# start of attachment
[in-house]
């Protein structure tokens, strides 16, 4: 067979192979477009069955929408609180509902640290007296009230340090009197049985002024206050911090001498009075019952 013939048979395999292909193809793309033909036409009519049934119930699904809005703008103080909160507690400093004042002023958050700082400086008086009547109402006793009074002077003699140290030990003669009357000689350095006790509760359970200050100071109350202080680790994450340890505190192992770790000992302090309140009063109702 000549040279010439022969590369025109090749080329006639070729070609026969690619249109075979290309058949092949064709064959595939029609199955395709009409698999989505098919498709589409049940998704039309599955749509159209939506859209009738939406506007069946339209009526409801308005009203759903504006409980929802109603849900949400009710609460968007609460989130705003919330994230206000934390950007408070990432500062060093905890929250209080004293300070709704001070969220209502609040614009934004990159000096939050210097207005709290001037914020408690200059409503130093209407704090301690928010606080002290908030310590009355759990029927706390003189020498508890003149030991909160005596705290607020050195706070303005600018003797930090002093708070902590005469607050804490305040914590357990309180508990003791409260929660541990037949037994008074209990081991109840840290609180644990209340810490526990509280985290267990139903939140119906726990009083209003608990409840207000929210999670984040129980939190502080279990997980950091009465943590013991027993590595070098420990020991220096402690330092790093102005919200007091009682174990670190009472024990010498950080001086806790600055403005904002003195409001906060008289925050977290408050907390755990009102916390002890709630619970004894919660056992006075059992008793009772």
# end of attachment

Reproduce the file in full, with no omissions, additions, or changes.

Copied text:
[in-house]
């Protein structure tokens, strides 16, 4: 067979192979477009069955929408609180509902640290007296009230340090009197049985002024206050911090001498009075019952 013939048979395999292909193809793309033909036409009519049934119930699904809005703008103080909160507690400093004042002023958050700082400086008086009547109402006793009074002077003699140290030990003669009357000689350095006790509760359970200050100071109350202080680790994450340890505190192992770790000992302090309140009063109702 000549040279010439022969590369025109090749080329006639070729070609026969690619249109075979290309058949092949064709064959595939029609199955395709009409698999989505098919498709589409049940998704039309599955749509159209939506859209009738939406506007069946339209009526409801308005009203759903504006409980929802109603849900949400009710609460968007609460989130705003919330994230206000934390950007408070990432500062060093905890929250209080004293300070709704001070969220209502609040614009934004990159000096939050210097207005709290001037914020408690200059409503130093209407704090301690928010606080002290908030310590009355759990029927706390003189020498508890003149030991909160005596705290607020050195706070303005600018003797930090002093708070902590005469607050804490305040914590357990309180508990003791409260929660541990037949037994008074209990081991109840840290609180644990209340810490526990509280985290267990139903939140119906726990009083209003608990409840207000929210999670984040129980939190502080279990997980950091009465943590013991027993590595070098420990020991220096402690330092790093102005919200007091009682174990670190009472024990010498950080001086806790600055403005904002003195409001906060008289925050977290408050907390755990009102916390002890709630619970004894919660056992006075059992008793009772």